For centuries the Korean have eaten the fruits of the sea, the filed and the mountain because these are the geographically significant features of the Korean peninsula.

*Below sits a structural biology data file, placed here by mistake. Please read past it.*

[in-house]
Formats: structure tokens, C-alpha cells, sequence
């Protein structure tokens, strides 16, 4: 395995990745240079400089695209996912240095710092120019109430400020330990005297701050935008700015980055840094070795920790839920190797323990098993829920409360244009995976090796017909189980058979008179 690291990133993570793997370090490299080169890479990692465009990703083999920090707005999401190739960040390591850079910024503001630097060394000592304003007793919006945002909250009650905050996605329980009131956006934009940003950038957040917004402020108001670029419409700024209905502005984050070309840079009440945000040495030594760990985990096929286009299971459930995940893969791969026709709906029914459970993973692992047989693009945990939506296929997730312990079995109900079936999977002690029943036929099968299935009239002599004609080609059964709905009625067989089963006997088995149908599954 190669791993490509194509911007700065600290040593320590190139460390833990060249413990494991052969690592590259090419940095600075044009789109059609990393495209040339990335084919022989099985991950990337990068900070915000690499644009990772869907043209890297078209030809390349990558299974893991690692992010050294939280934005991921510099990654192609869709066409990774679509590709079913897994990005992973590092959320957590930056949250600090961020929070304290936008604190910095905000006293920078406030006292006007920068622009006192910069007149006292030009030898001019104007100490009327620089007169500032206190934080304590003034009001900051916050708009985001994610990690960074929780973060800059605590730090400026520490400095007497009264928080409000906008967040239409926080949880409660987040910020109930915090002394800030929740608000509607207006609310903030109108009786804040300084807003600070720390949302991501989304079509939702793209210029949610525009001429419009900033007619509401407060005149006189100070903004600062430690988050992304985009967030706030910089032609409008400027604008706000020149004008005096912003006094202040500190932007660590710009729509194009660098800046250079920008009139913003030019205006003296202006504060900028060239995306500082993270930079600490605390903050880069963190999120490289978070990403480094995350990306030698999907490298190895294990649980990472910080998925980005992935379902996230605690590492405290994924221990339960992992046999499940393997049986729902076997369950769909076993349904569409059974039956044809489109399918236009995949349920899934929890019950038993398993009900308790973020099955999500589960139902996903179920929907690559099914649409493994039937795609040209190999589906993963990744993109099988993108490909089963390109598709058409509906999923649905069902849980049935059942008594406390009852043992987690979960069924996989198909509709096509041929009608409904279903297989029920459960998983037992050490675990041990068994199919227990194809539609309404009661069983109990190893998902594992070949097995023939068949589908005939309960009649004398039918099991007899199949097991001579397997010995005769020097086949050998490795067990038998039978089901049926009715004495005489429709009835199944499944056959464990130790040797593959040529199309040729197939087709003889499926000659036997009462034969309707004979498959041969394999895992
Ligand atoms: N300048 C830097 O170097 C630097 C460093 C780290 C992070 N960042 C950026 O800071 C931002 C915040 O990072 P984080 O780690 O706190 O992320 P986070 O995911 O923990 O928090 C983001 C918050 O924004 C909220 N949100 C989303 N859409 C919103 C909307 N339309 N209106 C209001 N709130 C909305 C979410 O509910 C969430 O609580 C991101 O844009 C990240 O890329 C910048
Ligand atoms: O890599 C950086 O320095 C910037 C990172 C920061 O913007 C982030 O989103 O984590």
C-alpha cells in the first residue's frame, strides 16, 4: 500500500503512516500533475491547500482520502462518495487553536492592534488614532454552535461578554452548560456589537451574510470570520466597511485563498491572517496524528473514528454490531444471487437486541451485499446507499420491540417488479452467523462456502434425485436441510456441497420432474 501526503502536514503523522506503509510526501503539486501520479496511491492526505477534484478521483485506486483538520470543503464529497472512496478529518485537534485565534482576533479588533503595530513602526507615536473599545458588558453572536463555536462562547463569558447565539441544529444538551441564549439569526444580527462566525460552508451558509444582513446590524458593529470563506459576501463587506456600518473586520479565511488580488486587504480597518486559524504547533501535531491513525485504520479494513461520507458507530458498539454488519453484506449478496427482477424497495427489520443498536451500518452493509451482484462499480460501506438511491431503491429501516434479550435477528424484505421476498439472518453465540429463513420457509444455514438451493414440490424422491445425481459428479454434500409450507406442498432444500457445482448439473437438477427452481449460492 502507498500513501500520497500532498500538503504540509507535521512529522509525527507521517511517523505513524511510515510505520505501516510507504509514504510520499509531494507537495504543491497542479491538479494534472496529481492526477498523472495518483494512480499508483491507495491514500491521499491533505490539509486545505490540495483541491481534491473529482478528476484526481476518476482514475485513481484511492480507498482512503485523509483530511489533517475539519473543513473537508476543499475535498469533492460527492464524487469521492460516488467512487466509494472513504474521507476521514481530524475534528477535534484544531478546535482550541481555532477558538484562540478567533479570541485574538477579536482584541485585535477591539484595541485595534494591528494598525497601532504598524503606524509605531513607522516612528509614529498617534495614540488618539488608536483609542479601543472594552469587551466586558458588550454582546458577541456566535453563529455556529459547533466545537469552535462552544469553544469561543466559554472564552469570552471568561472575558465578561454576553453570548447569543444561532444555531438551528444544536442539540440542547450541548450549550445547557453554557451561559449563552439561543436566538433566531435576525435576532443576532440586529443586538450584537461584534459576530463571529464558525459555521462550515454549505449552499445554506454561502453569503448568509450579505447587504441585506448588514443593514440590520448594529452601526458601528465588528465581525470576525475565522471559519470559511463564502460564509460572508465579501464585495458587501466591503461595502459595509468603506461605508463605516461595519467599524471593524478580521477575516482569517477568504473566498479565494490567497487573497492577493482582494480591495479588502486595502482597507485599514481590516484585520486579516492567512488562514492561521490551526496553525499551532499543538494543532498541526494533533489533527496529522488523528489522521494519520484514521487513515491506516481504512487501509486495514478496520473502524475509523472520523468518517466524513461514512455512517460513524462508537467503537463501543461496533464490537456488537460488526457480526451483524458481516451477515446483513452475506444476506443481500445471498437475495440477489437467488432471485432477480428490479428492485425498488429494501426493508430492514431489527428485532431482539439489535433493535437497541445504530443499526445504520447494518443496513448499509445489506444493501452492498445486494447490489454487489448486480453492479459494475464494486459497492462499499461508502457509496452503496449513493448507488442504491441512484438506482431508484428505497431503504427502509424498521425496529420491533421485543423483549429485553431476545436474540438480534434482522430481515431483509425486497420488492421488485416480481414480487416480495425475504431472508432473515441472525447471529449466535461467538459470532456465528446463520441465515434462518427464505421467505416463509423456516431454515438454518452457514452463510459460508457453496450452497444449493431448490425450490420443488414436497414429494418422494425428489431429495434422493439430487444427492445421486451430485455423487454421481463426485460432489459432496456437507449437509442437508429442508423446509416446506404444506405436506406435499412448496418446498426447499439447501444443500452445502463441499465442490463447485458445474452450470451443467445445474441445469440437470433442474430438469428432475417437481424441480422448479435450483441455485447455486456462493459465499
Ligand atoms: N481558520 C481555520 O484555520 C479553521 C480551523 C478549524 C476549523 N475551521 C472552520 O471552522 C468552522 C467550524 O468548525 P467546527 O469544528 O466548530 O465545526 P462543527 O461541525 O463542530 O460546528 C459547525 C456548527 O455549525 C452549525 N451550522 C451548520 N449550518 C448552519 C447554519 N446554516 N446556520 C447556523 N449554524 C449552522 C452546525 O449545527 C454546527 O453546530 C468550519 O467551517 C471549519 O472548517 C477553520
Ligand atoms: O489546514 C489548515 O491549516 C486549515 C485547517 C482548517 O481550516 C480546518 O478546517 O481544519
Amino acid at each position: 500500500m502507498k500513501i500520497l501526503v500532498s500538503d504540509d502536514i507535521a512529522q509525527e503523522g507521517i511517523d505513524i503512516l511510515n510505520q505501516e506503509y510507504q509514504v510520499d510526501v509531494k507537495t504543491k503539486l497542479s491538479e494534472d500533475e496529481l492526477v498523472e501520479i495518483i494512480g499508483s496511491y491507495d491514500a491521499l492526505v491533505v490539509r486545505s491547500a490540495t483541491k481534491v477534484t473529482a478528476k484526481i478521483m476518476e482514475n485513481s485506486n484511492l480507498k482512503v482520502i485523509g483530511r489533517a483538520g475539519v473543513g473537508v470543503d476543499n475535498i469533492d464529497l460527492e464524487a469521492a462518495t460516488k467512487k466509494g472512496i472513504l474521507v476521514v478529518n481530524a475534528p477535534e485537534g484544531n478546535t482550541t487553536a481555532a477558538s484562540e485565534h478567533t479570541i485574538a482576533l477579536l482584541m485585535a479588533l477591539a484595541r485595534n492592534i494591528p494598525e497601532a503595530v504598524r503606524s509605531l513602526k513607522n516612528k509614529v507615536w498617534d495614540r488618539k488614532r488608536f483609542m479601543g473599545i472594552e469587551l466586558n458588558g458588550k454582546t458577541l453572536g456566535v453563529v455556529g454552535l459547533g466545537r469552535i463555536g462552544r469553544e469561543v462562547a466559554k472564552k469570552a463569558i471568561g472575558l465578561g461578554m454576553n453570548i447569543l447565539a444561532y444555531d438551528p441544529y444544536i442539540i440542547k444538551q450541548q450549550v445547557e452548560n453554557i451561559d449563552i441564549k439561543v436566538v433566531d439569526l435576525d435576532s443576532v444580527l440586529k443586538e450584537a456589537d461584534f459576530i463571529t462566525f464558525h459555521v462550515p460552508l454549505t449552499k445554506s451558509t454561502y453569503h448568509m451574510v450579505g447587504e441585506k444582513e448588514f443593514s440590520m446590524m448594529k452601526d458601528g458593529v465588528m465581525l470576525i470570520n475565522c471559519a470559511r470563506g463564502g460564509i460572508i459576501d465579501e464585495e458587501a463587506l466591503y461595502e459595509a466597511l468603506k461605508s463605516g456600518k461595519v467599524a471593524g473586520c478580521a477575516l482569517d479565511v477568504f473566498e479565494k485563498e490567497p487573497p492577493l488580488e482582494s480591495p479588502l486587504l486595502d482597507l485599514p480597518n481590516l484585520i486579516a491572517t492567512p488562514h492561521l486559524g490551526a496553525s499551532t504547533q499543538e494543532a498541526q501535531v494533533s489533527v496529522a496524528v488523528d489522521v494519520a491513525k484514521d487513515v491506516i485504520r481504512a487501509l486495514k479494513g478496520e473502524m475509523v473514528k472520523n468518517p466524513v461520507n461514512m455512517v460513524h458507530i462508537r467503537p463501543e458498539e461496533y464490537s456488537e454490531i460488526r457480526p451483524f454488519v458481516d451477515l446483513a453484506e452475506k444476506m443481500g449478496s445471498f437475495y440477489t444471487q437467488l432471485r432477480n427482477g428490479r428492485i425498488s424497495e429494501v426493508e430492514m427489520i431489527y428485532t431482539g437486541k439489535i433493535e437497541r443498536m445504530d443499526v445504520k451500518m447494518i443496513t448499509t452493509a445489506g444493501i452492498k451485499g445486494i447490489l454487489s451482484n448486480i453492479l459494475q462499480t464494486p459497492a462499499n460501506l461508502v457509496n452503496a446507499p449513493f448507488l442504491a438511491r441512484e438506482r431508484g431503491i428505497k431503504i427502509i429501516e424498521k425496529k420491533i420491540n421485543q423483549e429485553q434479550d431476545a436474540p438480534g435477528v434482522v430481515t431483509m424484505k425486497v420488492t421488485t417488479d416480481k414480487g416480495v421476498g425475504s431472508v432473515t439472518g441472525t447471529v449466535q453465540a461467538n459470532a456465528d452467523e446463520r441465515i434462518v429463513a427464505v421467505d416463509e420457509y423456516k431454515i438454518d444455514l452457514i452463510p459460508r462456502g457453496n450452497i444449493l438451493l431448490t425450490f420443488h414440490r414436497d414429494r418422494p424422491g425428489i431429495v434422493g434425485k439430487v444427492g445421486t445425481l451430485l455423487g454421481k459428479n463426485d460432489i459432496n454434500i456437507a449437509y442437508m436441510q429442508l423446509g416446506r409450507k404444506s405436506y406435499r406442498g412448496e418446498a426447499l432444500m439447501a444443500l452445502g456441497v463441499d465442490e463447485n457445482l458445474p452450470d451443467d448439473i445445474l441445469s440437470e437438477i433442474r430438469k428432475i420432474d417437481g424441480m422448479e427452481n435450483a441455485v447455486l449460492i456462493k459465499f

The Yello Sea and Sea of Japan offer excellent fish, seaweed and shellfishe for the Korean table. THe lowland fields produce excellent grains and vegetables while the uplands grow marvelous fruits and nuts-apple, pear, plum, chestnut, walnut, pine nut and persimmonto name a few. And the ever present mountains offer wild and cultivated mushrooms, roots and greens. A temperature climate makes for four seasons with the fall harvest and being the most abundant. Through the centuries, the basic seasonings- red pepper, green oinion, soy sauce, bean pastes, garlic, ginger, sesame, mustard, vinegar and wines- have been combined various ways to enhance the meats, fish, seafood and vegetables in the peculiarly spicy and delicious Korean manner. Various regions of Korea have special seasoning combinations-some hotter,some spicier-and each family also has its particular seasoning pattern. One family uses no salted shrimp juice in kimchi; another uses a great deal, but both claim kimchi as an integral part of their daily diet.